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Posts tagged ‘reality’

Rummaging For Reality at the Hayes Conference Centre, Swanwick

Here I am, a psychological suspense writer,  at a conference for psychotherapists, healers, counsellors and creative people – and together with them  I am rummaging for reality.

This is  very brief post in a spare hour before I go off to a workshop this afternoon. But already I feel I am working my way towards a new clarity and insight both into this life and into my new novel.  One came this morning. It was very simple: only these words: “We are exploring different parts of the same reality at different stages of our lives.”

A few days before coming on this conference I was doing some of my own rummaging, through a file of newspaper clips which I’ve kept for about 3 decades now – just to see what jumped out at me in my current situation, a new work-in-progress before me.

 

And it was an article from the Sunday Times 10/5/92 written by the novelist Wendy Perriam called ‘Heaven Can Wait’. It was subtitled Do bad Catholics make good writers? And considered the fact that many great writers – e.g. Greene, Joyce, Spark, Waugh, O’Brien and Lodge – either lapsed, or struggling with their faith, poured out words as once they poured out prayers.

In this article Wendy Perriam says many things which touch me profoundly, despite the fact that I am not a Catholic, present or lapsed. I’ll quote just one point here, which I resonate with, and which shone out at me from my ‘rummaging’:

 

‘A sense of religion does give a depth and resonance to fiction, and if our characters have immortal souls, they’re surely more important, more valuable to their creator, than if they’re regarded as mere accumulations of vibrating molecules.’

Hopefully I may have some more insights from my rummaging to share with you in next week’s post!

 

Supernatural Power versus Rationalism: Sorcerers and Sceptics at Warwick Words Summer Festival 2014

Last night  I went to a fascinating discussion between two authors at the final event of the Warwick Words summer festival. The talk was held in the beautiful 15th century Great Hall of the Lord Leycester Hospital, Warwick.

Andrew Taylor and Ian Mathie (photo credit warwickwords.co.uk)

Andrew Taylor and Ian Mathie (photo credit warwickwords.co.uk)

Ian Mathie, author of Sorcerers and Orange Peel, spoke about his travels in remote African communities over many years and his experiences of spiritual power among the witchdoctors, some of which he believed could not be explained in rational terms. He was being challenged by the sceptical James Andrew Taylor, biographer, former TV journalist and author of Walking Wounded, an acclaimed biography of poet Vernon Scannell.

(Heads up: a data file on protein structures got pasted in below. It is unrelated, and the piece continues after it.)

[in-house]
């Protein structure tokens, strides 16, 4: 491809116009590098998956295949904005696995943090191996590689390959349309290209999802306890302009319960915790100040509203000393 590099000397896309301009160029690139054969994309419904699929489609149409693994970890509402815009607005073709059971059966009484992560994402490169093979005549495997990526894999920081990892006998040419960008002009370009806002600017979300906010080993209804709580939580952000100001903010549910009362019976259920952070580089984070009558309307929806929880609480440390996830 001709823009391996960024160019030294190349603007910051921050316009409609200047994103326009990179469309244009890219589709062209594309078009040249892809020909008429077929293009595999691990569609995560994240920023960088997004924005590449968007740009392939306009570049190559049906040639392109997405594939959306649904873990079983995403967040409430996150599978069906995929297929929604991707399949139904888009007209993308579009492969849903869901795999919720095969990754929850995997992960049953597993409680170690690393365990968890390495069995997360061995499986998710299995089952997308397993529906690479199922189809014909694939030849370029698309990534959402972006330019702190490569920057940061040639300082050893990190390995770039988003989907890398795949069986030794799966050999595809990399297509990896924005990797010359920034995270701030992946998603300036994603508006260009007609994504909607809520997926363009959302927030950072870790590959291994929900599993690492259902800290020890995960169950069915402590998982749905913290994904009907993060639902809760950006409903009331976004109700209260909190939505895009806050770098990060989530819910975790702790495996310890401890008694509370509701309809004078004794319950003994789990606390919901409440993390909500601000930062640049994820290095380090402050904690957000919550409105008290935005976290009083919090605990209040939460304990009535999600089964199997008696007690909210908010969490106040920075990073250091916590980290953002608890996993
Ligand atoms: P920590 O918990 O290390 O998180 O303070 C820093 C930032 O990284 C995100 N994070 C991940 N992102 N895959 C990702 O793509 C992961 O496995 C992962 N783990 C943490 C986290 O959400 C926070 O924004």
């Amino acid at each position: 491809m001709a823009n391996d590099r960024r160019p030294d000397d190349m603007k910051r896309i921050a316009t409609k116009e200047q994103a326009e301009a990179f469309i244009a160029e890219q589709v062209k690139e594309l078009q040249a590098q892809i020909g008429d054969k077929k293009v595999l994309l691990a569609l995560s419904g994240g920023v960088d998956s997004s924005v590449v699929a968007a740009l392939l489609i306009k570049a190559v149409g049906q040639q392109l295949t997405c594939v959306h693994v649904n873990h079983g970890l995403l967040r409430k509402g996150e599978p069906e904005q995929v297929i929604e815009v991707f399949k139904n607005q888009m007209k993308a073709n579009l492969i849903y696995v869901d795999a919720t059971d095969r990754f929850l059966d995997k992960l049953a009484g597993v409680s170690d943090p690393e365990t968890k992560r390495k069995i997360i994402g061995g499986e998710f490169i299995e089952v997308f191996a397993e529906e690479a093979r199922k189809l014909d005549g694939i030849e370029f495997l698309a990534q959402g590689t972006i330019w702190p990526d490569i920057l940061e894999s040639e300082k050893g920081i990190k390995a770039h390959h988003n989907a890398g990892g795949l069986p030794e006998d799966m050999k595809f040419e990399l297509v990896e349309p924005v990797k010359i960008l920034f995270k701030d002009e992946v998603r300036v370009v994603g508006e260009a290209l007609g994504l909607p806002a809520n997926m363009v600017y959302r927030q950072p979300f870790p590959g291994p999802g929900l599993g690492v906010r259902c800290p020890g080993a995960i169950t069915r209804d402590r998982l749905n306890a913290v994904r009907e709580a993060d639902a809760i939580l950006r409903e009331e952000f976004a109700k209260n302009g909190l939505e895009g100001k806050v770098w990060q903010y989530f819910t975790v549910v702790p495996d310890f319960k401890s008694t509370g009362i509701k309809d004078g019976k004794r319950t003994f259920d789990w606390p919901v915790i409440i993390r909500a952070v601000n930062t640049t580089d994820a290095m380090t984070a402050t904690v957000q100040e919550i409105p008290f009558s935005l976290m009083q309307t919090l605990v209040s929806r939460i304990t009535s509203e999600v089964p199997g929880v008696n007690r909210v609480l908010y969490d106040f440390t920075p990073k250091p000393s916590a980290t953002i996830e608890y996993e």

Each author gave his point of view upon the existence of the paranormal and the supernatural, then the debate was thrown open to the audience. I was interested to note that several among those who spoke from the audience had extensive experience of Africa, and that the general feeling among them seemed to be open-minded/sympathetic towards Ian Mathie’s point of view. I had expected many more sceptics. One questioner asked “What is reality?”

Andrew Taylor said reality was what he could experience with his senses. Then the questioner pointed out that our view of reality changes all the time; our reality in 2014 would have been considered unbelievable one hundred years ago; microscopic reality is unknown to the majority of us; and we are unable to say what new “realities” may become commonplace to those who live a hundred years in the future, that we now consider impossible.

Andrew Taylor made three intriguing points. He said:

1)  he would only consider something to be “reality” if it was repeatable in laboratory conditions.

2) he considered “magic” to be lazy; the way things are achieved in the “real” world is far more complex  and interesting.

3)  everything Ian Mathie had witnessed in traditional communities in Africa, which appeared to be achieved by supernatural power, he would say is all down to “the power of suggestion”.

I later asked Ian Mathie whether he saw anything equivalent to “the local witchdoctor” or “wise man/woman” anywhere in our contemporary English society.

He said no – and this is because most of us in our western culture have such a reductionist, rationalist outlook upon the world, that we are not open to such supernatural power.

I too have been drawn to Africa in a number of ways over the years, mostly through books, without ever having visited the continent; and I learned that Ian Mathie had met Laurens Van Der Post, as I too have done. See my blog post on Van Der Post here.

In my forthcoming psycho-spiritual suspense novel A Passionate Spirit:

1)   one of my principal characters wields such supernatural power – in the heart of a contemporary English community.

2)  the test of the reality of her power is met; she repeats her apparently supernatural acts over and over again.

3)  her power is not taken seriously by those who we might consider most likely to be alert to it – in our society.

If you are interested in these things –  the existence of supernatural/spiritual power, versus the rationalist outlook of our Western society – or have experiences or views about it, I invite your comments.

 

 

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